In an open letter to Senator Harry Reid and House Speaker Nancy Pelosi, lawyers, clergy and human rights activists voice alarm at mounting evidence of torture and human rights violations in Iraq and Afghanistan. For more information on their campaign, go to StopFundingTorture.com.
We call on our Congress to speak out and organize public hearings on the systemic human rights violations occurring with American funding and advisers in Iraq. While there continues to be considerable media and Congressional attention to torture in Guantánamo, there is comparatively little attention to the mounting evidence of human rights violations, including torture and targeted killings of civilians, in Iraq since the 2004 Abu Ghraib revelations, and virtually none at all devoted to Afghanistan.
We recall the powerful and effective public outcry against the Phoenix program during the Vietnam War and the death squads during the Central American wars. Yet the top counterinsurgency adviser to General Petraeus has called for a “global Phoenix program,” and the response in this country appears to be silent ignorance. The American diplomat charged with violating human rights in Central America became our ambassador to Baghdad, where militias, death squads and secret prisons were widespread. But few questions about human rights in Iraq were directed at Ambassador John Negroponte in Congressional hearings.
We believe that few Americans support spending our tax dollars on torture, which violates our moral, religious and legal traditions.
Most Americans expect an American-Iraqi policy leading to political reconciliation, not ethnic cleansing, detention camps, and sectarian militias hidden within the police and security forces that our tax dollars subsidize.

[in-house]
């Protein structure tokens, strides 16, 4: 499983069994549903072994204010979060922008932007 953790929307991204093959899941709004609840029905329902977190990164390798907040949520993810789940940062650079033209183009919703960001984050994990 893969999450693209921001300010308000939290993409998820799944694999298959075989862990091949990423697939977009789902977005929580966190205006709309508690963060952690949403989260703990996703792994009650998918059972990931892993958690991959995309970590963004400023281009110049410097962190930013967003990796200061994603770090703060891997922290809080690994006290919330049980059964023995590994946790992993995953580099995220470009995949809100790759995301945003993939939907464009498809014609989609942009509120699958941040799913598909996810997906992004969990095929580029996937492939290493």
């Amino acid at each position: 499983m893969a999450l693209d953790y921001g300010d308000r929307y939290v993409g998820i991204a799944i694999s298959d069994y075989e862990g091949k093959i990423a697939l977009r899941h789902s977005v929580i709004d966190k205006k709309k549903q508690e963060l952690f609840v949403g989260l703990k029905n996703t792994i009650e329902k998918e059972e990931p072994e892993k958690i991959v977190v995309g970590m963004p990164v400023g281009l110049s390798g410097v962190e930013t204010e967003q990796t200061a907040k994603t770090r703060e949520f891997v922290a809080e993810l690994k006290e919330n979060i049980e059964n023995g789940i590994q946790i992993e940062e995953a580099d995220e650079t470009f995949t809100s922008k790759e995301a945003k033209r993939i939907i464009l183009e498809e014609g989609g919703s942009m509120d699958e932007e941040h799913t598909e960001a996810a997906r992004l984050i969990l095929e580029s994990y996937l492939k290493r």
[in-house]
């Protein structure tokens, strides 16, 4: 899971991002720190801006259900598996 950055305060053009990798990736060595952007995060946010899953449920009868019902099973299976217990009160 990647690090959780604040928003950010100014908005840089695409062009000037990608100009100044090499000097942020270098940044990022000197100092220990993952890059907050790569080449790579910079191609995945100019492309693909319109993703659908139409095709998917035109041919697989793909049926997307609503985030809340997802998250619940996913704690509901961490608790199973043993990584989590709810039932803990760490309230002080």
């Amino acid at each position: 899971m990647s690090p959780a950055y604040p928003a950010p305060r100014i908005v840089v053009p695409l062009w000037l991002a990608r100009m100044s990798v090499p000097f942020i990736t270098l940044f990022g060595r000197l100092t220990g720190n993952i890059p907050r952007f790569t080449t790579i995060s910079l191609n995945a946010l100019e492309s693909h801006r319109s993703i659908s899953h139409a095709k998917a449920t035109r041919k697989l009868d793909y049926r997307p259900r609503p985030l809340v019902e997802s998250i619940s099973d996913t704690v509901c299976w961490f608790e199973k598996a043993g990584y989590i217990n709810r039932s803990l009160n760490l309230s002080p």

We believe most Americans would favor Congressional hearings as to whether our policies in Iraq violate the 1997 Leahy Amendment prohibiting material assistance to human rights violators.
Evidence of human rights violations sometimes is difficult to amass for purposes of litigation, if only because international observers and defense lawyers have so little access to detainees or secret prisons, and the critical reports of the international Red Cross are classified. But the evidence is more than enough to warrant our concern and justify a Congressional inquiry. This is a brief summary:
There are some 50,000 Iraqis currently detained in facilities operated either by the United States or the Iraqi regime we fund, equip and support. Human Rights Watch is calling on the UN Security Council to address the holding of some 25,000 detainees by the United States “for indefinite periods, without judicial review, and under military processes that do not meet international standards.” Detainees in Iraqi facilities appear to face even worse conditions. The whole process is described by an eyewitness human rights observer as “inquisitorial” with broad scope for relying on forced confessions. Human rights observers are loath to press for transfer of detainees to Iraqi prisons which are “at least as bad as under Saddam.” Rape is reported as widespread in these facilities.